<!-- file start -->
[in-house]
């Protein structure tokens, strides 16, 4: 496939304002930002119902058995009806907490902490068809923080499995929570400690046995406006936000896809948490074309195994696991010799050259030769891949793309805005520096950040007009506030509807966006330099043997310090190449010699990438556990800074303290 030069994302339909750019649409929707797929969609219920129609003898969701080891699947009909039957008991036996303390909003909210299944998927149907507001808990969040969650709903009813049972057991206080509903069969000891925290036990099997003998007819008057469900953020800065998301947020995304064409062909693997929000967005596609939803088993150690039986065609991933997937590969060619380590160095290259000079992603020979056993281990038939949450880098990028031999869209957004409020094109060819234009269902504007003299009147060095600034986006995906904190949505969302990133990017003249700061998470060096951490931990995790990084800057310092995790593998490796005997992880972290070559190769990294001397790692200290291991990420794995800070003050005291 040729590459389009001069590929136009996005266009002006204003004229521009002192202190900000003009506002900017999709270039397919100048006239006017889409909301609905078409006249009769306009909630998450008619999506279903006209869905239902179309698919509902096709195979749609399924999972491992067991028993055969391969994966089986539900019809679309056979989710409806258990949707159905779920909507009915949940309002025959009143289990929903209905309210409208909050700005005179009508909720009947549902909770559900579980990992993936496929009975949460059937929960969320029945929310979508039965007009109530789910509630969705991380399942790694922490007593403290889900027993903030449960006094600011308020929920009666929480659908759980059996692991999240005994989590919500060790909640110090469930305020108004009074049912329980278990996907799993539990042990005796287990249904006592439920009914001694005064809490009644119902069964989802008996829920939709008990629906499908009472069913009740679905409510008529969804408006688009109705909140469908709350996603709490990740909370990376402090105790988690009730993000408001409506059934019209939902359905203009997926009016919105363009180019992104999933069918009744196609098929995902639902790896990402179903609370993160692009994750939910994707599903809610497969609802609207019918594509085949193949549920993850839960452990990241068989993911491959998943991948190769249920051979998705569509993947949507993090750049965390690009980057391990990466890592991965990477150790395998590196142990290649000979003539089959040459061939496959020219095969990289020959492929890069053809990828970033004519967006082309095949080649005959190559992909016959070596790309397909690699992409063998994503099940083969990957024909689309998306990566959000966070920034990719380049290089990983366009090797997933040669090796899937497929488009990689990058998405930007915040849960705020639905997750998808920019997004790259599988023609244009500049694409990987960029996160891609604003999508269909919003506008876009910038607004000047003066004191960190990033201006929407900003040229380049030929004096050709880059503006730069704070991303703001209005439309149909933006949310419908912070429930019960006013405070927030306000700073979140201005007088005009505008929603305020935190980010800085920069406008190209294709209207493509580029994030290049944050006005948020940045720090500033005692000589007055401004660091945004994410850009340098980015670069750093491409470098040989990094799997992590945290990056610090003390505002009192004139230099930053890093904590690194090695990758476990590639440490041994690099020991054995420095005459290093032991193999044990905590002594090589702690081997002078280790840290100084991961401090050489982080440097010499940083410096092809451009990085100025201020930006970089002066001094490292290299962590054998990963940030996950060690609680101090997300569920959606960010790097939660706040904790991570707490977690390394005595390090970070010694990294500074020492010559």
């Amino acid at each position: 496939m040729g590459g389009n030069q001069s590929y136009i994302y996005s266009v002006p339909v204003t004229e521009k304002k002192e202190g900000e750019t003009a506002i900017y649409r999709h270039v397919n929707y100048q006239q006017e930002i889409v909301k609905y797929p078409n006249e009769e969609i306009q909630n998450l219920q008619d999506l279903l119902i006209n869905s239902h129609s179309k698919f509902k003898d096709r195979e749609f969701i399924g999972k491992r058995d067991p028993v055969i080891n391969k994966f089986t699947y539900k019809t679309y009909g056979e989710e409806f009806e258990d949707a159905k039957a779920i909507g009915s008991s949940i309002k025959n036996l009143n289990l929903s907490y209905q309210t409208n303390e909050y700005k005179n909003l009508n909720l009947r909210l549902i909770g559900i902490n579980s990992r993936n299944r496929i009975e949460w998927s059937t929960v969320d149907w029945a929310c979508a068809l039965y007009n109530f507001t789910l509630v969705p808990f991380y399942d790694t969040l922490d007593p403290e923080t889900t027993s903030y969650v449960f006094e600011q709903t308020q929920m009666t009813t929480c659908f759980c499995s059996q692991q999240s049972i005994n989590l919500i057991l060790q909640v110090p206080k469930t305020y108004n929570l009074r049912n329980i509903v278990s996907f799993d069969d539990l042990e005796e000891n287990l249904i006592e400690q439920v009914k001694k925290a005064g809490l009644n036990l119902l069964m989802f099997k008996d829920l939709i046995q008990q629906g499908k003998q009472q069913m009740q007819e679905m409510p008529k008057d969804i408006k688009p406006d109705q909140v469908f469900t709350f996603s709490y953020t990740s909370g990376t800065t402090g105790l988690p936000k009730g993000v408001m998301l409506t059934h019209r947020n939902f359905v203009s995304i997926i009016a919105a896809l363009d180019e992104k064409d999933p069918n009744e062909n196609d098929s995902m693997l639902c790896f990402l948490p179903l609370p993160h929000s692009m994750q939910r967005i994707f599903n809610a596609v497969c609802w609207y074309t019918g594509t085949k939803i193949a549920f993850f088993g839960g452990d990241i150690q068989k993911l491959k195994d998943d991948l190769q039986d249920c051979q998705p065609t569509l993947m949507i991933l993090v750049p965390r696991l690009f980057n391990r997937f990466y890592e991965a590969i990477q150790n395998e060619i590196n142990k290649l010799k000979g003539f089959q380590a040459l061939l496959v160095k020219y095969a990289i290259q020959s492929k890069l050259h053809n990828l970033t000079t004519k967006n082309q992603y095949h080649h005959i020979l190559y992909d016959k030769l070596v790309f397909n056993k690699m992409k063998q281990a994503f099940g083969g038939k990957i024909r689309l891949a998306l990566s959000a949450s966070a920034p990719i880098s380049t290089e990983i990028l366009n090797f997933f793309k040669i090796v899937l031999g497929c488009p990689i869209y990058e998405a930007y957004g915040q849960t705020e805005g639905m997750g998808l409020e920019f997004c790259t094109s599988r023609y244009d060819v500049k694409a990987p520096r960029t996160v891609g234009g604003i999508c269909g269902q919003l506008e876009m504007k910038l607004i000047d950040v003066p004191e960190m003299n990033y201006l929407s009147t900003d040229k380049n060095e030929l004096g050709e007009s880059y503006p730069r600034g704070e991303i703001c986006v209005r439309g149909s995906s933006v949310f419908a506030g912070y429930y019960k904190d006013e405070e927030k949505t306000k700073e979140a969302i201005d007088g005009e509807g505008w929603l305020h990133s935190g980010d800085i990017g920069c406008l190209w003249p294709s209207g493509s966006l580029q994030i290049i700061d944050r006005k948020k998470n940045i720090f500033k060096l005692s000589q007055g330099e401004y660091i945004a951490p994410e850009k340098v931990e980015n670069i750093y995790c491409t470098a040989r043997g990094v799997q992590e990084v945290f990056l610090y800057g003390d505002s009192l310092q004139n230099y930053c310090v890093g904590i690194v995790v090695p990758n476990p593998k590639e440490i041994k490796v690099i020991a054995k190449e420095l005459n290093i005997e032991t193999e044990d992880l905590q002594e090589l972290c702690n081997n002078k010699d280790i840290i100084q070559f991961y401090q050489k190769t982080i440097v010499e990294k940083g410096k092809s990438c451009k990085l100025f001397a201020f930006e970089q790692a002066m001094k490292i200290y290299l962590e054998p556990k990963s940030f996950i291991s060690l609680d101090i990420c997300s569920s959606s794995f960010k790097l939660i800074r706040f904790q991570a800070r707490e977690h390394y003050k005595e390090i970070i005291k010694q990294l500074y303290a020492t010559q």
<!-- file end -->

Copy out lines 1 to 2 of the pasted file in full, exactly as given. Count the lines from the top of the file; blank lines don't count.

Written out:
[in-house]
């Protein structure tokens, strides 16, 4: 496939304002930002119902058995009806907490902490068809923080499995929570400690046995406006936000896809948490074309195994696991010799050259030769891949793309805005520096950040007009506030509807966006330099043997310090190449010699990438556990800074303290 030069994302339909750019649409929707797929969609219920129609003898969701080891699947009909039957008991036996303390909003909210299944998927149907507001808990969040969650709903009813049972057991206080509903069969000891925290036990099997003998007819008057469900953020800065998301947020995304064409062909693997929000967005596609939803088993150690039986065609991933997937590969060619380590160095290259000079992603020979056993281990038939949450880098990028031999869209957004409020094109060819234009269902504007003299009147060095600034986006995906904190949505969302990133990017003249700061998470060096951490931990995790990084800057310092995790593998490796005997992880972290070559190769990294001397790692200290291991990420794995800070003050005291 040729590459389009001069590929136009996005266009002006204003004229521009002192202190900000003009506002900017999709270039397919100048006239006017889409909301609905078409006249009769306009909630998450008619999506279903006209869905239902179309698919509902096709195979749609399924999972491992067991028993055969391969994966089986539900019809679309056979989710409806258990949707159905779920909507009915949940309002025959009143289990929903209905309210409208909050700005005179009508909720009947549902909770559900579980990992993936496929009975949460059937929960969320029945929310979508039965007009109530789910509630969705991380399942790694922490007593403290889900027993903030449960006094600011308020929920009666929480659908759980059996692991999240005994989590919500060790909640110090469930305020108004009074049912329980278990996907799993539990042990005796287990249904006592439920009914001694005064809490009644119902069964989802008996829920939709008990629906499908009472069913009740679905409510008529969804408006688009109705909140469908709350996603709490990740909370990376402090105790988690009730993000408001409506059934019209939902359905203009997926009016919105363009180019992104999933069918009744196609098929995902639902790896990402179903609370993160692009994750939910994707599903809610497969609802609207019918594509085949193949549920993850839960452990990241068989993911491959998943991948190769249920051979998705569509993947949507993090750049965390690009980057391990990466890592991965990477150790395998590196142990290649000979003539089959040459061939496959020219095969990289020959492929890069053809990828970033004519967006082309095949080649005959190559992909016959070596790309397909690699992409063998994503099940083969990957024909689309998306990566959000966070920034990719380049290089990983366009090797997933040669090796899937497929488009990689990058998405930007915040849960705020639905997750998808920019997004790259599988023609244009500049694409990987960029996160891609604003999508269909919003506008876009910038607004000047003066004191960190990033201006929407900003040229380049030929004096050709880059503006730069704070991303703001209005439309149909933006949310419908912070429930019960006013405070927030306000700073979140201005007088005009505008929603305020935190980010800085920069406008190209294709209207493509580029994030290049944050006005948020940045720090500033005692000589007055401004660091945004994410850009340098980015670069750093491409470098040989990094799997992590945290990056610090003390505002009192004139230099930053890093904590690194090695990758476990590639440490041994690099020991054995420095005459290093032991193999044990905590002594090589702690081997002078280790840290100084991961401090050489982080440097010499940083410096092809451009990085100025201020930006970089002066001094490292290299962590054998990963940030996950060690609680101090997300569920959606960010790097939660706040904790991570707490977690390394005595390090970070010694990294500074020492010559």